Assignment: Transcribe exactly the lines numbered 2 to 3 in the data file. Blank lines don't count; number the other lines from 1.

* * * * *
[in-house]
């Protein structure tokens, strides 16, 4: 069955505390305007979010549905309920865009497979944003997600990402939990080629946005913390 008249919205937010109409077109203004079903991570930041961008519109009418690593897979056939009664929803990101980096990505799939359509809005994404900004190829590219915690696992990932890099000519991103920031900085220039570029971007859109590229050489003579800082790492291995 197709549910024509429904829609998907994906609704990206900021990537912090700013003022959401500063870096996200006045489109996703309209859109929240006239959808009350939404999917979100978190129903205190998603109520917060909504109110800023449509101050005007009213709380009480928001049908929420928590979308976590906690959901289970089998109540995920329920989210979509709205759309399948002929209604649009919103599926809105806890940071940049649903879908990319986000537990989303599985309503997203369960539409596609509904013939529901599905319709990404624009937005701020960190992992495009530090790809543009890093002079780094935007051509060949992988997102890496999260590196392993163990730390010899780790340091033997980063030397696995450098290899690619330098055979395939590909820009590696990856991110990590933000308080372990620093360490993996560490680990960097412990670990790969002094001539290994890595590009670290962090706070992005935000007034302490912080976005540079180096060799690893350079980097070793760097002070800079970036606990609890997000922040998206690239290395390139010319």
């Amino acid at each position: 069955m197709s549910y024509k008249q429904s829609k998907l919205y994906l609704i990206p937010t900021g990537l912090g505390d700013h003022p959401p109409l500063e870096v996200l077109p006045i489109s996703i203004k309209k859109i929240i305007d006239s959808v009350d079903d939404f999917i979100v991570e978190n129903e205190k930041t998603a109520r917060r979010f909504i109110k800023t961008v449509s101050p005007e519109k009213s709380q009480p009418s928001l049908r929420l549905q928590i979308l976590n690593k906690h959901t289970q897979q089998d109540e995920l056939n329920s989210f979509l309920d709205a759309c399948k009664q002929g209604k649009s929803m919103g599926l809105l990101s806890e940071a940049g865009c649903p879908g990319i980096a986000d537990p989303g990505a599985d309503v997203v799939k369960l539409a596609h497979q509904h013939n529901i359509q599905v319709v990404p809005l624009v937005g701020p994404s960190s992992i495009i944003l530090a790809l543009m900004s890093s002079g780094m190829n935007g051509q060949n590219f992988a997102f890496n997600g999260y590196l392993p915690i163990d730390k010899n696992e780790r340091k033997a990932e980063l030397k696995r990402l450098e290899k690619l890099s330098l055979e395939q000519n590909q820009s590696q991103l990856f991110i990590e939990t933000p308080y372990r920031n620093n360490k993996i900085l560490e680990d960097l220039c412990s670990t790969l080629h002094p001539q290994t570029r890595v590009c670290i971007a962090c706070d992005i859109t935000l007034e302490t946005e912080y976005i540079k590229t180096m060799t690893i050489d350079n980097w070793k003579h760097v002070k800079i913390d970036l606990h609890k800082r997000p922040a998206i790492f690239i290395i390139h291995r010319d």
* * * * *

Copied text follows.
């Protein structure tokens, strides 16, 4: 069955505390305007979010549905309920865009497979944003997600990402939990080629946005913390 008249919205937010109409077109203004079903991570930041961008519109009418690593897979056939009664929803990101980096990505799939359509809005994404900004190829590219915690696992990932890099000519991103920031900085220039570029971007859109590229050489003579800082790492291995 197709549910024509429904829609998907994906609704990206900021990537912090700013003022959401500063870096996200006045489109996703309209859109929240006239959808009350939404999917979100978190129903205190998603109520917060909504109110800023449509101050005007009213709380009480928001049908929420928590979308976590906690959901289970089998109540995920329920989210979509709205759309399948002929209604649009919103599926809105806890940071940049649903879908990319986000537990989303599985309503997203369960539409596609509904013939529901599905319709990404624009937005701020960190992992495009530090790809543009890093002079780094935007051509060949992988997102890496999260590196392993163990730390010899780790340091033997980063030397696995450098290899690619330098055979395939590909820009590696990856991110990590933000308080372990620093360490993996560490680990960097412990670990790969002094001539290994890595590009670290962090706070992005935000007034302490912080976005540079180096060799690893350079980097070793760097002070800079970036606990609890997000922040998206690239290395390139010319």
């Amino acid at each position: 069955m197709s549910y024509k008249q429904s829609k998907l919205y994906l609704i990206p937010t900021g990537l912090g505390d700013h003022p959401p109409l500063e870096v996200l077109p006045i489109s996703i203004k309209k859109i929240i305007d006239s959808v009350d079903d939404f999917i979100v991570e978190n129903e205190k930041t998603a109520r917060r979010f909504i109110k800023t961008v449509s101050p005007e519109k009213s709380q009480p009418s928001l049908r929420l549905q928590i979308l976590n690593k906690h959901t289970q897979q089998d109540e995920l056939n329920s989210f979509l309920d709205a759309c399948k009664q002929g209604k649009s929803m919103g599926l809105l990101s806890e940071a940049g865009c649903p879908g990319i980096a986000d537990p989303g990505a599985d309503v997203v799939k369960l539409a596609h497979q509904h013939n529901i359509q599905v319709v990404p809005l624009v937005g701020p994404s960190s992992i495009i944003l530090a790809l543009m900004s890093s002079g780094m190829n935007g051509q060949n590219f992988a997102f890496n997600g999260y590196l392993p915690i163990d730390k010899n696992e780790r340091k033997a990932e980063l030397k696995r990402l450098e290899k690619l890099s330098l055979e395939q000519n590909q820009s590696q991103l990856f991110i990590e939990t933000p308080y372990r920031n620093n360490k993996i900085l560490e680990d960097l220039c412990s670990t790969l080629h002094p001539q290994t570029r890595v590009c670290i971007a962090c706070d992005i859109t935000l007034e302490t946005e912080y976005i540079k590229t180096m060799t690893i050489d350079n980097w070793k003579h760097v002070k800079i913390d970036l606990h609890k800082r997000p922040a998206i790492f690239i290395i390139h291995r010319d």